Schlagwort-Archive: Violatility

The dough – the ideal metaphor for VUCA

In the real world, we differentiate between solid, liquid, and gaseous substances. Our common sense suggests clear distinctions. However, many substances show behavior that is difficult to predict: for example, dough, which, depending on many influences, runs through your fingers unpredictably. All you can do is to react to its condition. Nowadays, the business world has to deal with conditions that behave similarly to these non-Newtonian fluids. These imponderables are summarized under the term VUCA.

Depending on the available data about the current circumstances and the future predictability, four VUCA areas can be identified, which apply to all temporal scopes and have their planning horizon.

  • Volatility
    Volatile, i.e., changeable and unstable, hints behaves in a way that is continuously changing. This makes it useless for the calculation of possible futures. Decisions can only be made based on unexpected, short-term variables. There is no other choice than to observe and invent solutions.
    Dealing skillfully with the volatility of decision factors requires a long-term framework and the availability of means and leeway.
  • Uncertainty
    Disclosures is uncertain if it is incomplete or cannot be verified. This makes the current situation unclear. Decisions are made without the decisive hints or at least based on vague criteria. The data must be substantiated and justified to improve the decision-making process.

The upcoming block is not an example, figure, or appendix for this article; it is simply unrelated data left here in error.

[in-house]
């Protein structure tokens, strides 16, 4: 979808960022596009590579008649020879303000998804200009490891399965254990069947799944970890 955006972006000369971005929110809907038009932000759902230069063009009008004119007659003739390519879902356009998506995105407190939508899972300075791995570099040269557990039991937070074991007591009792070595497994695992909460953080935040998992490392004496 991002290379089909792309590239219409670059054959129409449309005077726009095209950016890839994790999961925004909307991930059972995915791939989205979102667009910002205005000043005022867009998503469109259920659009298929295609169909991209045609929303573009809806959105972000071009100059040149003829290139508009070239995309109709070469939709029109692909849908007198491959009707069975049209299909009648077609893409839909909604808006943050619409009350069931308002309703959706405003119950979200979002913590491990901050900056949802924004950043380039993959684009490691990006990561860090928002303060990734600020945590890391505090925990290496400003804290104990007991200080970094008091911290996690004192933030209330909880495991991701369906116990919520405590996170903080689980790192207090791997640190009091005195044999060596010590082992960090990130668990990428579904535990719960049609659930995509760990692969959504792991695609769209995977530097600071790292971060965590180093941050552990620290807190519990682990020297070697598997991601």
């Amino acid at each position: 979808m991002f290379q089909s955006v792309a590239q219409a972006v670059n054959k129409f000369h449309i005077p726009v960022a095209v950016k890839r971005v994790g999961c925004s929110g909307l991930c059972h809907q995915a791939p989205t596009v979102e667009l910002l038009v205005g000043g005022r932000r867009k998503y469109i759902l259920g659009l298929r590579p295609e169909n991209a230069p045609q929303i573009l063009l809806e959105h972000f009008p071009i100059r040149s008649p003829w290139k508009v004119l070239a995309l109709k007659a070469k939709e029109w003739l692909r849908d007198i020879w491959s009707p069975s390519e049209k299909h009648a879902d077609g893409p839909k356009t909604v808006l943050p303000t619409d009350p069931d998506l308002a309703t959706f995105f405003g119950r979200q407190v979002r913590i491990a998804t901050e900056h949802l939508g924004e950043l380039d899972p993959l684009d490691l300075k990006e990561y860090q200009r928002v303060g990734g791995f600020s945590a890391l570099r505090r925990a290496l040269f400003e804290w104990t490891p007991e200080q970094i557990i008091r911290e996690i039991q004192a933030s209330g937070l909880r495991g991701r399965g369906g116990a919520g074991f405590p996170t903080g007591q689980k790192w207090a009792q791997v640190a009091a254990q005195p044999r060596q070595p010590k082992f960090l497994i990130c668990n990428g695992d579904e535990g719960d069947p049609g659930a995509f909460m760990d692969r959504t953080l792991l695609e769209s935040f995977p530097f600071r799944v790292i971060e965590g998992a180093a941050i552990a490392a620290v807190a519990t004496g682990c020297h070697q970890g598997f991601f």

Uncertain situations can be handled using a short-term framework of definitions and by opening up new sources and perspectives.
  • Complexity
    Complex facts are unmanageable and unreliable because a flood of data is provided in parallel. The forecast is, therefore, fuzzy. Decisions suffer from competing, essential factors that must be considered. The structuring and categorization of hints contribute to improvement.
    A medium-term framework consisting of coherent models and the adaptation of the internal performance to external heterogeneity promotes better processing of complexity.
  • Ambiguity
    Ambiguous information is the basis for misunderstandings since it may be interpreted differently and is unprovable. Decisions are made on the basis of uncertain, vague conditions. The ambiguity is reduced by limited and defined messages.
    The determination of an ad hoc framework enables experiments beyond daily routines and rules. Many experiments lead to better results.

Bottom line: The assumption that we usually have sufficient hints should be a matter of the past with the flood of data. Full transparency does not exist. Reasons based on facts should be viewed critically from the beginning since decisions are based on randomly perceived facts. It may be irritating, but we should be aware that we cannot know and consider all parts and relationships. The resulting vagueness of the situation description ranges from ambiguity to uncertainty and complexity to volatility. This means that decisions ALWAYS take place based on uncertain or missing data – at the latest perceptible when a wrong decision is justified with the experts’ incorrect advice. According to the recipe book, experienced bakers do not just process their dough but mostly adapt to the dough’s respective nature. The different VUCA dimensions also offer starting points for responding to current circumstances and the behavior of the people involved. This makes the dough an ideal metaphor for VUCA.